Massive 'Cloud' Spotted On Weather Radar Turns Out To Be A Swarm Of Butterflies
Late last week, meteorologists from the National Weather Service office in St. Louis picked up an usual formation steadily making its way south over the state of Missouri. On their weather radar, the strange, undulating mass looked a bit like a large storm system moving through area.
But, as it turns out, that ominous "cloud" was actually something far more cheerful - a giant swarm of beautiful butterflies.
"Keen observers of our radar data probably noticed some fairly high returns moving south over southern Illinois and central Missouri. High differential reflectivity values as well as low correlation coefficient values indicate these are most likely biological targets," writes the National Weather Service, on Facebook.
"High differential reflectivity indicates these are oblate targets, and low correlation coefficient means the targets are changing shape. We think these targets are Monarch butterflies. A Monarch in flight would look oblate to the radar, and flapping wings would account for the changing shape!"
Every year, millions of these beloved flutterers fly en masse from Canada and the U.S. to wintering grounds in Mexico, pollinating fields and farmland along the way. In fact, the roughly 3,000 mile journey makes theirs the longest migration of any butterfly species on earth.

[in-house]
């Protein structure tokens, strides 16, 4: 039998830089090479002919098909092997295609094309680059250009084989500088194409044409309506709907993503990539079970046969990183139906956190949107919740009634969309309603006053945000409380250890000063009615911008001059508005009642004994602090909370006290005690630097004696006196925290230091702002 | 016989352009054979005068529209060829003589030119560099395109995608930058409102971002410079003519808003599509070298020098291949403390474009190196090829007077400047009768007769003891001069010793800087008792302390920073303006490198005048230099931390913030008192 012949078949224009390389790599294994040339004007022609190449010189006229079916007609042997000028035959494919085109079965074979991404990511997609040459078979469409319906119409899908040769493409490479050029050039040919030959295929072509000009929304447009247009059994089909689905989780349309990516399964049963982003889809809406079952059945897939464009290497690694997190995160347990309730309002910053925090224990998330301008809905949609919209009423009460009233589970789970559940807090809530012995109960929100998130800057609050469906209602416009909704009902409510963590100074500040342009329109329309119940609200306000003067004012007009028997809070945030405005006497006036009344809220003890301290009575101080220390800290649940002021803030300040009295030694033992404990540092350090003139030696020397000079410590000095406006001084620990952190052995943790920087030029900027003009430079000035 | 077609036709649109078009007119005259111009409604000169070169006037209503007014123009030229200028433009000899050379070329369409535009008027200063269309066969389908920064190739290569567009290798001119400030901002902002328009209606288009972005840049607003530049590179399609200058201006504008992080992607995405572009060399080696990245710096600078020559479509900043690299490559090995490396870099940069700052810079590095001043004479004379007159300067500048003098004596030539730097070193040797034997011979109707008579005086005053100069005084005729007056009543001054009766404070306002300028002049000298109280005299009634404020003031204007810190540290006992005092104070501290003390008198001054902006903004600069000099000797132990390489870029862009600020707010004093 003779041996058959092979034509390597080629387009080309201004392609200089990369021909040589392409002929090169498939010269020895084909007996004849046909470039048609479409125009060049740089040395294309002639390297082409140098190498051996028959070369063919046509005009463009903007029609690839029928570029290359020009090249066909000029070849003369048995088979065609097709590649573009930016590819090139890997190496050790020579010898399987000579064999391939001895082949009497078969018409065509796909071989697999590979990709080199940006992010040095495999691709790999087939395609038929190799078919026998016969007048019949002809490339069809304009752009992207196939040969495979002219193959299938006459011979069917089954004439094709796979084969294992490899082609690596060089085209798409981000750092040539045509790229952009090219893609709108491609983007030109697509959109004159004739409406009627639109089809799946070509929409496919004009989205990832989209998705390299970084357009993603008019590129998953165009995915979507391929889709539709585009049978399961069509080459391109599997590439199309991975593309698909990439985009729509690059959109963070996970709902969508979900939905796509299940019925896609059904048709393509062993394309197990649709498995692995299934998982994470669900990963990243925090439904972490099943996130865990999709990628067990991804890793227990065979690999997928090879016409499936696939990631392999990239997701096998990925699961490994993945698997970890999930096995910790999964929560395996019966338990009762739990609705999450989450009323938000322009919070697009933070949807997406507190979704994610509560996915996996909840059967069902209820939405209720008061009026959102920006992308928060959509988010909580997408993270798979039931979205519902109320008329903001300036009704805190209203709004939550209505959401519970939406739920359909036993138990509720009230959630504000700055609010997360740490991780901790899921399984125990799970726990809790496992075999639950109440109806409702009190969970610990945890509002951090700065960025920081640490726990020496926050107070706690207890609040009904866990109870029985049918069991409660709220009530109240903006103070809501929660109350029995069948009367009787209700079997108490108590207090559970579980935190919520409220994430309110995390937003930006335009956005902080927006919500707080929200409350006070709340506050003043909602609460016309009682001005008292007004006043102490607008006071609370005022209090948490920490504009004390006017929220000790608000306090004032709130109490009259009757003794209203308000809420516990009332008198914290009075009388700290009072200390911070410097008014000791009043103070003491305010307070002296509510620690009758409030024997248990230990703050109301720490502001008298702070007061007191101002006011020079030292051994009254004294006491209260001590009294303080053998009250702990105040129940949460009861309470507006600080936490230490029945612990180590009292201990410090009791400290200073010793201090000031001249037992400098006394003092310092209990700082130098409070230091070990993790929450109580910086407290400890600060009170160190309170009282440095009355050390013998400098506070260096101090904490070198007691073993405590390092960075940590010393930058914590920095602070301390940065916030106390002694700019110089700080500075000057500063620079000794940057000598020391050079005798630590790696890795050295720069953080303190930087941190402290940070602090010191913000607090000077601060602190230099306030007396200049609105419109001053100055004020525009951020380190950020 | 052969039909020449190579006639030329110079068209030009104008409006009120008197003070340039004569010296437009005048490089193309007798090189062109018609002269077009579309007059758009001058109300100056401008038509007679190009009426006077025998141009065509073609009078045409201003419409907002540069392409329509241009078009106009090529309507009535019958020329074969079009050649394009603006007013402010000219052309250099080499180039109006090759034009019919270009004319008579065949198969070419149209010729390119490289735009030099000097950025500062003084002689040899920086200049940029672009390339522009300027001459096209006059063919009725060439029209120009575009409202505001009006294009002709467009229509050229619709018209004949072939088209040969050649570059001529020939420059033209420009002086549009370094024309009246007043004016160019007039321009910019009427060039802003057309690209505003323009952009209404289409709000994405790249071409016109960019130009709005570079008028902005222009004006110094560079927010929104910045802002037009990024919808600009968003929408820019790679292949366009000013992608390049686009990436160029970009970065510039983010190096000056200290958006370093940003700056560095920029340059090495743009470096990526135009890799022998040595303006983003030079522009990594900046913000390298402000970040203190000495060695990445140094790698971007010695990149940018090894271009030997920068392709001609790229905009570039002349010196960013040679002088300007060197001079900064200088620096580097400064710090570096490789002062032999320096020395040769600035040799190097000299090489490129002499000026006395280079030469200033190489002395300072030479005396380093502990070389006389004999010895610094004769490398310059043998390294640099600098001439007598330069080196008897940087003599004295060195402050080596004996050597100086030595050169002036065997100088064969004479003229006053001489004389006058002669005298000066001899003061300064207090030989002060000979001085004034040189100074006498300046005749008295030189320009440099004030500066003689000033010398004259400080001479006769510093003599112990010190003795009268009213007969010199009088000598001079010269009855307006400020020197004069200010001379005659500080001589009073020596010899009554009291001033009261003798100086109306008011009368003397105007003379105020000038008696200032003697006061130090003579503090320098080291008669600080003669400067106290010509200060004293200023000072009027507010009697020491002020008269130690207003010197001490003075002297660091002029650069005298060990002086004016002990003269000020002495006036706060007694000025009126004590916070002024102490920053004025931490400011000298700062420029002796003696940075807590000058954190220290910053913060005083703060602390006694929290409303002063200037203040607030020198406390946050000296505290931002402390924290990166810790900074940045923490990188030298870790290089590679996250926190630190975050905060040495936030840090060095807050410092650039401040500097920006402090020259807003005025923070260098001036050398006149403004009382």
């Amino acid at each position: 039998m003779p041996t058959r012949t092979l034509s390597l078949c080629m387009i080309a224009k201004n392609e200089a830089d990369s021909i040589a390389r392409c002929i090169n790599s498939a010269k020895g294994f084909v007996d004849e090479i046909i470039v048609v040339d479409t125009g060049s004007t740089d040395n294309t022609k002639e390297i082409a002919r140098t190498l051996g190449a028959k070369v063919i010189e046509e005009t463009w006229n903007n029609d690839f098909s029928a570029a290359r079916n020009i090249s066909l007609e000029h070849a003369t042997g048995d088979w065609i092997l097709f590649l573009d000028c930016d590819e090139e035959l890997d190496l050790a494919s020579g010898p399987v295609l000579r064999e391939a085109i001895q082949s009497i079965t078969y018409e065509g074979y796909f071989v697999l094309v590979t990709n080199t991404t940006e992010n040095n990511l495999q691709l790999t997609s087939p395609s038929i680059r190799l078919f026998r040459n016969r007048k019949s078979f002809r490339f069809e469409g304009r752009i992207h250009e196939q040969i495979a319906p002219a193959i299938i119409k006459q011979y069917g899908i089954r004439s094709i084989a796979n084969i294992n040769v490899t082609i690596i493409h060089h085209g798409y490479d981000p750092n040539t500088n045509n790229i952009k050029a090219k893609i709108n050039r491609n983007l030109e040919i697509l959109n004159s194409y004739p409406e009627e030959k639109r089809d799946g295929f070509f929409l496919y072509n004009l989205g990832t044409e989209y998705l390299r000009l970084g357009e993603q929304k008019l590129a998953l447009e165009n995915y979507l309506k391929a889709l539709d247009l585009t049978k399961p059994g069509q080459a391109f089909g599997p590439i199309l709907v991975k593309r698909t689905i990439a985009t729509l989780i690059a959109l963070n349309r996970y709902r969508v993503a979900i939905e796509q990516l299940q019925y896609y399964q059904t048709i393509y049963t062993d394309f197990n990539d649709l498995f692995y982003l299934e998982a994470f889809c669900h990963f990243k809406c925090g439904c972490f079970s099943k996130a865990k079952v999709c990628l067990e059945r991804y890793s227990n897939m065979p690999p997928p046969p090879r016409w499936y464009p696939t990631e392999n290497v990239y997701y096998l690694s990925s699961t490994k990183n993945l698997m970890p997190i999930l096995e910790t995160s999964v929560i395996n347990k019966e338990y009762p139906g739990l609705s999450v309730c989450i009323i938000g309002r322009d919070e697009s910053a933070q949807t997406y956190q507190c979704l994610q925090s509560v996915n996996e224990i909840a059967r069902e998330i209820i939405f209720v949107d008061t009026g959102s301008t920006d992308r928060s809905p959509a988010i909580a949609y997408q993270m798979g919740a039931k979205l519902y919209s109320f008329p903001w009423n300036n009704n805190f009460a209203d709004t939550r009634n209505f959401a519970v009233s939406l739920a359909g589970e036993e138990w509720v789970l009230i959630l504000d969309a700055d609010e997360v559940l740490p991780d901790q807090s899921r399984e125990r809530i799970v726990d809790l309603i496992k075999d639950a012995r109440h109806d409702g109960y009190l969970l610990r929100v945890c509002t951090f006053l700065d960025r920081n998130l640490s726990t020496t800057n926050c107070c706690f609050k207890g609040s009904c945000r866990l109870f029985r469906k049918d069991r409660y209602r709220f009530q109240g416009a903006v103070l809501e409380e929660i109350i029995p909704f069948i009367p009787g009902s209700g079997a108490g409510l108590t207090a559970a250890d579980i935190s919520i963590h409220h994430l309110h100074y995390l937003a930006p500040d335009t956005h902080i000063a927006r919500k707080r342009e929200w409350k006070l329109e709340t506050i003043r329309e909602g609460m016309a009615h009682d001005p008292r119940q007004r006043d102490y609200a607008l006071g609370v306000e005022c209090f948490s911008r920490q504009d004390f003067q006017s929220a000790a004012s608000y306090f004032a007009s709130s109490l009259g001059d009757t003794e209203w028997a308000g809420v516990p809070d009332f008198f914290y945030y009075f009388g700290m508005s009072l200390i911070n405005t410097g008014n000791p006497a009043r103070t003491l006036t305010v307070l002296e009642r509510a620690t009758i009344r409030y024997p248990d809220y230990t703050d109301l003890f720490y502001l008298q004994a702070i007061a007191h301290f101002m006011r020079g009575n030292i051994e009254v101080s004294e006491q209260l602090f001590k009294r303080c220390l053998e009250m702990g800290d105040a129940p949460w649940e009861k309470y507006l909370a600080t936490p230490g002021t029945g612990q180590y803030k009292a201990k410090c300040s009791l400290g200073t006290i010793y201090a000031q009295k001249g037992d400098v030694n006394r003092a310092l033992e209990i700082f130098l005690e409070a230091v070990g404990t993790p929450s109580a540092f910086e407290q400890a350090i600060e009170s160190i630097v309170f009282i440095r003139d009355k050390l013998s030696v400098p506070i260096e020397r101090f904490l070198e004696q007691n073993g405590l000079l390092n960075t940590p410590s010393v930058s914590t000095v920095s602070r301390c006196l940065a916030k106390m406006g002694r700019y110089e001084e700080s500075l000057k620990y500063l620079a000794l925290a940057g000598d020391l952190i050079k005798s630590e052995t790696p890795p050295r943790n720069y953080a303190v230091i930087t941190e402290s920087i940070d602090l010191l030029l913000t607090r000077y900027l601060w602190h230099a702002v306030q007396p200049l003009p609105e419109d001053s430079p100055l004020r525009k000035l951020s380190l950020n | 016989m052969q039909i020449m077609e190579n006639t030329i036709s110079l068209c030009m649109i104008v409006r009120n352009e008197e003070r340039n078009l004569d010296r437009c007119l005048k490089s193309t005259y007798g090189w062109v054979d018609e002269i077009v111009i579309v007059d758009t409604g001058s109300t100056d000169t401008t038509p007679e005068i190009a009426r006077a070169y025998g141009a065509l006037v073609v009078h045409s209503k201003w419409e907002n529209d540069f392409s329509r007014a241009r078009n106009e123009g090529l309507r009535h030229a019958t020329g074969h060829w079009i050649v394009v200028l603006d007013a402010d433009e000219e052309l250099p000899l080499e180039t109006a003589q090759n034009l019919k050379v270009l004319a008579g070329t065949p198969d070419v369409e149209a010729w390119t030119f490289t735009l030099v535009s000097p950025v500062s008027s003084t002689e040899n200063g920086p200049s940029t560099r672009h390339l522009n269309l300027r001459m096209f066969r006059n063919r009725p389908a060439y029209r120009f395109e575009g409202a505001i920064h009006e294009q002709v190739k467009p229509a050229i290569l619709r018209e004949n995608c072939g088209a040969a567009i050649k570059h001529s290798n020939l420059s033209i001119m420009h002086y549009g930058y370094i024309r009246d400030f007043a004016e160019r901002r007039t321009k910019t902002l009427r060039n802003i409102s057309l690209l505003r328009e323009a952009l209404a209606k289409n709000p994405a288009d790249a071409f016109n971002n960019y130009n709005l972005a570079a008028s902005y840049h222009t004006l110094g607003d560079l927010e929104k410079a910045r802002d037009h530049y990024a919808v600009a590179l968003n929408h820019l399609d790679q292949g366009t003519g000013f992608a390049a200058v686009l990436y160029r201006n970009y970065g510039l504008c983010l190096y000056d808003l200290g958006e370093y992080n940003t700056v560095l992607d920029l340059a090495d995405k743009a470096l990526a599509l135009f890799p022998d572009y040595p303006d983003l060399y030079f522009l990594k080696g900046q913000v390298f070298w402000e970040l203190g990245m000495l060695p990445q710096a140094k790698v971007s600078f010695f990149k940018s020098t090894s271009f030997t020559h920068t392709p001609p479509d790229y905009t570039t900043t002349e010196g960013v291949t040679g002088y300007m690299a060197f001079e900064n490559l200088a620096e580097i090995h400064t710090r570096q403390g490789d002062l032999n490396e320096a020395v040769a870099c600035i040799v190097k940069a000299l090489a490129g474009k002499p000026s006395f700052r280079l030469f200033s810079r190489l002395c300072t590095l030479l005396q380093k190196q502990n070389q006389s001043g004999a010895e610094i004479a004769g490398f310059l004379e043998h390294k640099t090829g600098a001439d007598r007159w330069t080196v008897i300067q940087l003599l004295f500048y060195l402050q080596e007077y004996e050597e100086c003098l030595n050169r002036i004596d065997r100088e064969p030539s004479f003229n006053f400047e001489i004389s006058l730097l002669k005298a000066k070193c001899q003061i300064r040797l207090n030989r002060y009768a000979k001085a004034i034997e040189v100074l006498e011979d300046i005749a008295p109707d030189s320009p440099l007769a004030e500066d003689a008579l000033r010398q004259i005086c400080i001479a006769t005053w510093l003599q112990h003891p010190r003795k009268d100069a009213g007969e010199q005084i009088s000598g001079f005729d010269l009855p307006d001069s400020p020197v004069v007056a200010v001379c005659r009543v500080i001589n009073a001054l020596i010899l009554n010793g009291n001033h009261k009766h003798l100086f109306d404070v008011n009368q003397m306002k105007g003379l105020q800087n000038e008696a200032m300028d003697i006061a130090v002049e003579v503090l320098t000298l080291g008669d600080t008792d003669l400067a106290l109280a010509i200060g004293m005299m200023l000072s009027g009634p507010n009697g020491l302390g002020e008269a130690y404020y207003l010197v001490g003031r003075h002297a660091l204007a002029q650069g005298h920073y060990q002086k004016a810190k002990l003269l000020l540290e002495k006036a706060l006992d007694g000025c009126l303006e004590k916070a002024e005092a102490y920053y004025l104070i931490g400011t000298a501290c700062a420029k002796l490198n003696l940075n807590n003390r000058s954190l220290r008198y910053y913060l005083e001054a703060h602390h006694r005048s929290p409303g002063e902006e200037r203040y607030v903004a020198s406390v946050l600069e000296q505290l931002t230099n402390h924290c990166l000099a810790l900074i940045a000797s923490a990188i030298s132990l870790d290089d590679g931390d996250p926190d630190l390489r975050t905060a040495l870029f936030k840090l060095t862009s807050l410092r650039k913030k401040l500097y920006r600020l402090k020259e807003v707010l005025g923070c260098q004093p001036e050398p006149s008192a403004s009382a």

But the sighting of this swarm isn't just notable for having been picked up on radar, it comes at a time when monarch butterflies have been in decline due to habitat loss and herbicide use in their fragile breeding grounds. For the last two decades, the species' numbers have fallen dramatically, from as many as a billion to just around 35 million last winter.
The loss of this species could spell trouble for American agriculture. Three-fourths of all crops in the U.S. rely upon pollinators, like monarch butterflies - making them not only one of the most beautiful creatures on the planet, but also one of the most essential.